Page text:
Pyotr Ilyich TCHAIKOVSKY (1840-1893) Piano Concerto No. 1 in B
flat minor (1874) [32.15]
Concert Fantasia in G major (1885) [29.35]5]
Peter Katin (piano)
New Symphony Orchestra of London/Edric Cundell (concerto)
London Philharmonic Orchestra/Sir Adrian Boult
rec. Kingsway Hall, London, 11 May 1959 (concerto); 17-19 February 1958 DECCA ELOQUENCE 480 7280 [61.59]
Sergei RACHMANINOV (1873-1943) Piano Concerto No. 1 in F sharp minor (1890-1 rev. 1917) [24.20]*
Piano Concerto No. 2 in C minor (1900-1) [34.29]+
Peter Katin (piano) (1930-2015)
London Philharmonic Orchestra/Sir Adrian Boult (1)
New Symphony Orchestra of London/Sir Colin Davis (2)
rec. Kingsway Hall, London, 17-19 February 1958
(1); 8 May 1959 (2) DECCA ELOQUENCE 480 7281 [58.57]
It seems amazing that these two new Eloquence releases represent the first appearance of these recordings together on Decca CD – they were first issued on LP by Decca in the late 1950s and Rachmaninov 1 has put in an appearance on an earlier Decca Eloquence disc. How well I remember them, in their original LP formats. I recall rushing back to the flat I shared with two other young students in London’s Willesden Green to put them on our shared record player. Ah - the days of analogue LPs and the beginnings of stereo recordings. In those days Peter Katin, who died on 19 March this year (2015), was regarded very highly as one of the UK’s most promising pianists. The Daily Telegraph obituary writer commented that “Katin was from a generation of pianists that eschewed publicity and marketing, preferring to allow the integrity of the music to speak for itself.” The obituary accessed from the link above also makes reference to his performance of Rachmaninov’s fiendish Third Piano Concerto at the Albert Hall in 1953 that caused a sensation. What a pity that performance was never recorded - unless it was broadcast and a recording languishes in the BBC Archives.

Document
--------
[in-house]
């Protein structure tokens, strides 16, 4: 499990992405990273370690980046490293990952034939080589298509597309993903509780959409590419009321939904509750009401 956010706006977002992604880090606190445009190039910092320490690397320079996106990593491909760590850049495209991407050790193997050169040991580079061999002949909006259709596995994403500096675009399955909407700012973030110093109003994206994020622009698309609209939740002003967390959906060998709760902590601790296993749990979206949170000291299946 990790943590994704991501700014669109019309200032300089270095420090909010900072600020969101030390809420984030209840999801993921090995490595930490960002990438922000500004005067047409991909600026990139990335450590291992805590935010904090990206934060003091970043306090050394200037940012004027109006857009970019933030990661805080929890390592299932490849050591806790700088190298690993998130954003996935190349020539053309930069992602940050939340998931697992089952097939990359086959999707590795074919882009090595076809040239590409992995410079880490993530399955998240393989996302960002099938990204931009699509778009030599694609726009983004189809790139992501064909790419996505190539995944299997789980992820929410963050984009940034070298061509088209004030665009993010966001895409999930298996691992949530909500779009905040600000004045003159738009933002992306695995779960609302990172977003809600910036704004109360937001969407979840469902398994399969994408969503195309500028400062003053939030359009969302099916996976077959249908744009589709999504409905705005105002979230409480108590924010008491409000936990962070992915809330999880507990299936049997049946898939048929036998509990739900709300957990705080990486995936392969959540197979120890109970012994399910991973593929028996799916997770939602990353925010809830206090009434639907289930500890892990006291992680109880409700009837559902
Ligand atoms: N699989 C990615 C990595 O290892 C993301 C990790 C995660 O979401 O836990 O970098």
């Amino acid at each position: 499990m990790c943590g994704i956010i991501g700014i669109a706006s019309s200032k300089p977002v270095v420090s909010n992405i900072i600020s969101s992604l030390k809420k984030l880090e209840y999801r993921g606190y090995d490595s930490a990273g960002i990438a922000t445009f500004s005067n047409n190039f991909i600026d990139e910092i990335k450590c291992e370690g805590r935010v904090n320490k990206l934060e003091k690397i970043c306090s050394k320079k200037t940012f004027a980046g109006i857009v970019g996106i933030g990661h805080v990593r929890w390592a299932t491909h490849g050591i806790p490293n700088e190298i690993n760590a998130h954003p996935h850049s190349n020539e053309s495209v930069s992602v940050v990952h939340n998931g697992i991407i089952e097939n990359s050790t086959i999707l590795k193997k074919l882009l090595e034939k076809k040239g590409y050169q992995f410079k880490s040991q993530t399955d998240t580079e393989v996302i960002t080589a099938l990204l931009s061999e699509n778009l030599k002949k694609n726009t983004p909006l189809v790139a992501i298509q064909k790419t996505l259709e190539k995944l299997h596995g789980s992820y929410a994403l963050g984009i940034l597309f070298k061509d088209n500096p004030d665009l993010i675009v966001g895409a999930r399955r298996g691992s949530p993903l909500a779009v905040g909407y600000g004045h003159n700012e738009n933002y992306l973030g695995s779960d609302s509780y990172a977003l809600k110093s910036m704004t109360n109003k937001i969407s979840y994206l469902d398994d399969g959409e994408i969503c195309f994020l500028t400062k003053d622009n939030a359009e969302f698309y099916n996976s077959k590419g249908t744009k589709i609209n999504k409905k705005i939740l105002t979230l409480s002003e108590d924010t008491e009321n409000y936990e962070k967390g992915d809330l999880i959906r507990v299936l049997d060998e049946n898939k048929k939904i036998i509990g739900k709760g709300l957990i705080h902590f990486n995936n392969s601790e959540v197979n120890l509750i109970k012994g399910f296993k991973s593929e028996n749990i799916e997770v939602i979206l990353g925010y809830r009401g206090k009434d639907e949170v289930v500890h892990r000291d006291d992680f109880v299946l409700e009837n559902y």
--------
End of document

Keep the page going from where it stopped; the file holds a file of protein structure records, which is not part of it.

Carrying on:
In this review I will concentrate on the two more unfamiliar works conducted with drive and flair by Sir Adrian Boult. The most interesting is the Tchaikovsky Concert Fantasia. I cannot agree with Tchaikovsky expert David Brown when he asserted that “it contains not one strong idea”. Depends on what he meant by strong. For me it brims with good hummable tunes that have lingered in my mind for over fifty years and were instantly recognizable the moment I heard them again. Likewise the teaming of Boult and Katin delivered a very creditable performance of the too often overlooked Rachmaninov First Piano Concerto in its 1917 polished revision. This performance affected me so much that I remember playing the LP a goodly number of times at recorded music society meetings in London and the Midlands in those days.
Of the two war-horses, the more familiar concertos of Tchaikovsky and Rachmaninov, it was interesting to hear Katin’s partnership with Sir Colin Davis in the latter concerto. This recording was made very early in Davis’s career after his breakthrough in 1957 when, at his third attempt, he secured the post of assistant conductor of the BBC Scottish Orchestra — now the BBC Scottish Symphony Orchestra. In the year that this recording was made (1959) Sir Colin first found wide acclaim when he stood in for an ill Otto Klemperer in a performance of Don Giovanni, at the Royal Festival Hall. The Tchaikovsky B flat Minor finds Katin partnered with the composer/conductor Edric Cundell (1893-1961). In both instances Peter Katin’s nicely nuanced readings are memorable for their sensitivity and virtuosity.
A worthy tribute to the memory of a great and versatile British pianist. Ian Lace
Note: the Tchaikovsky recordings have also been released by Pristine
Audio PASC276: review
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